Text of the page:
Left-back come central midfielder come left midfielder come centre-back come left-wing-back Luke Leahy has been one of the first names on Steve Cotterill’s team sheet this past season – although the jury is still out when it comes to predicting where on the pitch he’ll play. The well-rounded player joined Coventry City’s academy when he was seven but was released in his early teenage years. After unsuccessful trials at Birmingham City and Peterborough United, Leahy ended up playing at Gordon Strachan’s Football Foundation. He impressed the manager of non-league Rugby Town and divided his football between the Foundation and Rugby Town before his big break arrived.
“Gordon [Strachan] rang Stephen Pressley – who was the manager at the time at Falkirk – and asked if I could go on trial up there,” Leahy began, “so I went up to Scotland for a three-week trial in April time and at the end of the trial they said they were going to sign me in June! I had a couple of weeks back home before I moved up to Scotland for five years!
“I loved my time at Falkirk! I didn’t play much in the first season; I kind of struggled to get used to it. I thought I’d be straight into it all but it took a while to get going, and obviously, I was only 18, so it was a big move at the time for me but after the first year, I got my head down and really kicked on. My number one moment would be playing in the Scottish Cup final, which is like the FA Cup final up there, that’s my best experience in football. The whole build-up and the week leading up to it was unbelievable! We were in the Scottish Championship and for a town like Falkirk to make the Scottish Cup final, it doesn’t happen very often, and it was my first season properly playing and it was my first season at left-back. I’d probably equate it to the Championship Burton Albion side reaching the FA Cup final.” Leahy’s Falkirk went down by two goals to one against Scottish Premiership side Inverness Caledonian Thistle at Hampden Park, but he doesn’t let that dampen the memory.
The now 29-year-old also picked up a rare award from his time at Falkirk: “Yeah, Goal of the Decade! I don’t think there are many of them going around so it was nice to receive it!” Leahy’s spectacular left-footed half-volley against Livingston was voted Falkirk’s Goal of the Decade in 2020 and he promises it was deliberate. “I remember I got asked this at the time and my reply is that there’s no one in the box to cross it to so of course, it’s a shot,” he laughed.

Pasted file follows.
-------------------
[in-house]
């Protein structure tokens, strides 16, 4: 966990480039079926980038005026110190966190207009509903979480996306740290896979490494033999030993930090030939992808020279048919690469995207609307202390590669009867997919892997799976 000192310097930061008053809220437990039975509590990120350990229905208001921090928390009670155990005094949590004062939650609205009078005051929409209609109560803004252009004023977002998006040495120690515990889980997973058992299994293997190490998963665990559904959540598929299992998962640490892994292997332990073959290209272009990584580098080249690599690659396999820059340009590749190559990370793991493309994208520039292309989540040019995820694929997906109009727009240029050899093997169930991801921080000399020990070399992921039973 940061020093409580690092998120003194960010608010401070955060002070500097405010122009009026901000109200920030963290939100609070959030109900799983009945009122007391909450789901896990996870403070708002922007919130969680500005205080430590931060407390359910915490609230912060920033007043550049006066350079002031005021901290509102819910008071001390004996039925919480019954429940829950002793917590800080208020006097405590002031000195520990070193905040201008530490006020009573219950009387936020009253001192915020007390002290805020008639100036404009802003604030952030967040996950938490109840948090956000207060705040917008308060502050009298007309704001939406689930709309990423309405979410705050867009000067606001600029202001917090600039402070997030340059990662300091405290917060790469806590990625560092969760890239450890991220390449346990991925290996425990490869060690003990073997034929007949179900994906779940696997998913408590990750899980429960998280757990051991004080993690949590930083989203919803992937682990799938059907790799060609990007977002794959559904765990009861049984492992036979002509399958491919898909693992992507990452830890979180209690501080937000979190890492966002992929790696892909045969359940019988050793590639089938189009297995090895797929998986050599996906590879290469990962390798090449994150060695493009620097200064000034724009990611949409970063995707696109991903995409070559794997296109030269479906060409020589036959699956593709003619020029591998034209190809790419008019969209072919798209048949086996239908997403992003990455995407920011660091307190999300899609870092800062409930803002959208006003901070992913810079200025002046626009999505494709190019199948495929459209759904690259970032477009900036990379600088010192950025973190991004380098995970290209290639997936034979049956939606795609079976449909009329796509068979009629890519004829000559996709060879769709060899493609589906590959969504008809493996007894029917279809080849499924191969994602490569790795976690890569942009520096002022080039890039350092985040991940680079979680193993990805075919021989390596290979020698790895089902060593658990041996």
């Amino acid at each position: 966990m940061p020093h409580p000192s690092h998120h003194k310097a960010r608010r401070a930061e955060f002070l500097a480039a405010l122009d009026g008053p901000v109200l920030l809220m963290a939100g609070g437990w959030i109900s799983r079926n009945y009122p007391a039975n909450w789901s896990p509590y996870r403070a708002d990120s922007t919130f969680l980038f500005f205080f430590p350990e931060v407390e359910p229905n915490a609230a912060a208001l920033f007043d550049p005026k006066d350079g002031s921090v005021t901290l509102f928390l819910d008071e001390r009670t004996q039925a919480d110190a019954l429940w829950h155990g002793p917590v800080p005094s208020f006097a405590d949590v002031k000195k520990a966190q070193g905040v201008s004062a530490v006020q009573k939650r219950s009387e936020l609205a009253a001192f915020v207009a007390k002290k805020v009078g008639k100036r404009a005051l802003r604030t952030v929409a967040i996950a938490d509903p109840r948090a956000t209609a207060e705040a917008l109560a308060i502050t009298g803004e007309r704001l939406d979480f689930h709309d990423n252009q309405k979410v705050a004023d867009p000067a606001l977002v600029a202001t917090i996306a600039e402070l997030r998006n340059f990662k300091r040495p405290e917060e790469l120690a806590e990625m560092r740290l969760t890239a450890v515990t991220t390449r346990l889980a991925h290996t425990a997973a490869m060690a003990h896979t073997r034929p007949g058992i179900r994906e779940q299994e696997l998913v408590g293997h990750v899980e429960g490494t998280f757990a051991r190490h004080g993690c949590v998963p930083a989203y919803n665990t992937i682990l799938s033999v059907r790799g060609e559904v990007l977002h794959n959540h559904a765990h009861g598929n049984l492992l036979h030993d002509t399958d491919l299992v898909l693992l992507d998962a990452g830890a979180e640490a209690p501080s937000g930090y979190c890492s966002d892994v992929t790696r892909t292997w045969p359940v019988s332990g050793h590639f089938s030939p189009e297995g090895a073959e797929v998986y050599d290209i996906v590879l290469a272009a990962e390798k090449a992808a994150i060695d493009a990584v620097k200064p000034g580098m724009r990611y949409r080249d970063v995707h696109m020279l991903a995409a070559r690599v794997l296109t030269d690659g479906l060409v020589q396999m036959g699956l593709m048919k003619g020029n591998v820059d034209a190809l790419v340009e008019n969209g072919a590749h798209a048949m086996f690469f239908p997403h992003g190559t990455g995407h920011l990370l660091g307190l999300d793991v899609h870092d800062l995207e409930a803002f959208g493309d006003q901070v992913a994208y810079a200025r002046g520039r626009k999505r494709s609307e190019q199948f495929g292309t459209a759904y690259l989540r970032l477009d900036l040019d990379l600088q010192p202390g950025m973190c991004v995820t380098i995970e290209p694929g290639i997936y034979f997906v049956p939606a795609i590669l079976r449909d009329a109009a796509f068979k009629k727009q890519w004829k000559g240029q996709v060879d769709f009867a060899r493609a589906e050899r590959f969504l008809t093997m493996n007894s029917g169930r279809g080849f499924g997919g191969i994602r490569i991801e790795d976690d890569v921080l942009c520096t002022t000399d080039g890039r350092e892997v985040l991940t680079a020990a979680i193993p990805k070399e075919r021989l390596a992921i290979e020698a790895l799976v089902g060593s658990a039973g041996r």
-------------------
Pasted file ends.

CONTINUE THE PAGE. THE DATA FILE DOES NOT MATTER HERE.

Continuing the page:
After five years with his beloved Falkirk, Leahy was picked up by Walsall and moved back to the West Midlands to play his first minutes in the EFL – and there were a lot of them! “I didn’t think I’d play every game when I came down to League One because it was my first season in English football, in the EFL. I think I got 17 assists in those two seasons, and I played 105 games, so it was good for me!”
Leahy got another two seasons in League One when he moved to Bristol Rovers in 2019. “We were fourth or fifth in the league come Christmas time, and then obviously our manager left to join another club [Graham Coughlan to Mansfield Town], and we had a really bad two months after Christmas that took us down the league and then COVID hit, so the first season was hit and miss really. The second season, again we had a few managers which was difficult – I think we had four managers during that season – but I was captain of the side and I got ten goals as well so personally it was another good season.”
However, Leahy wasn’t just getting involved on the pitch. During his second season at Rovers, he took up the role of Bristol Rovers Community Trust Health Ambassador. “It was mental health,” he explained, “so it was something I really wanted to get into in the first season I was there but then COVID-19 hit and sort of blew it. But as soon as we came back to pre-season, I said I wanted to get stuck into helping people, especially because of the year the fans had had.
“Bristol is a footballing city, and those fans hadn’t got to see us play during that season, so I wanted to give a bit of that back throughout last season. At the end of the day, fans live and breathe to watch us on a Saturday and it’s not the same on iFollow. It was just a way to let them know that we hadn’t forgotten about them and a token of appreciation for how good their support for us was. Fans are a big part of football and we’re a big part of them because they live and breathe football and they didn’t get a chance to do that last season, so I thought I’d give a bit back.”
His move to Shrewsbury didn’t cease his desire to speak out about mental health and it only takes a quick glance at Luke’s Twitter to see he still uses his platform to try and help people. “I’ve realised in the last 18 months that not a lot of people speak about mental health, so even if it’s just someone coming up to you and asking if you’re alright and how things are going you know, it’s important because no one knows what’s going on inside your head. As a group of players, we’re with each other almost every day, but as soon as we leave the training ground, you don’t know what someone might be dealing with, so that’s why I personally speak to everyone in the squad and try to be a likable character so people know they can talk to me.
“I’ve not necessarily struggled with mental health myself, but I’ve had close friends or family members who struggle with it. I know people who have had mental health problems and that’s what made me want to attack it and talk about it because you don’t really know what everyone’s going through. I just use my platform to help people as best I can, and if one Shrewsbury Town fan reads this and it encourages them to speak to someone about their mental health issues, then that’s job done for me, and this interview has done something good.”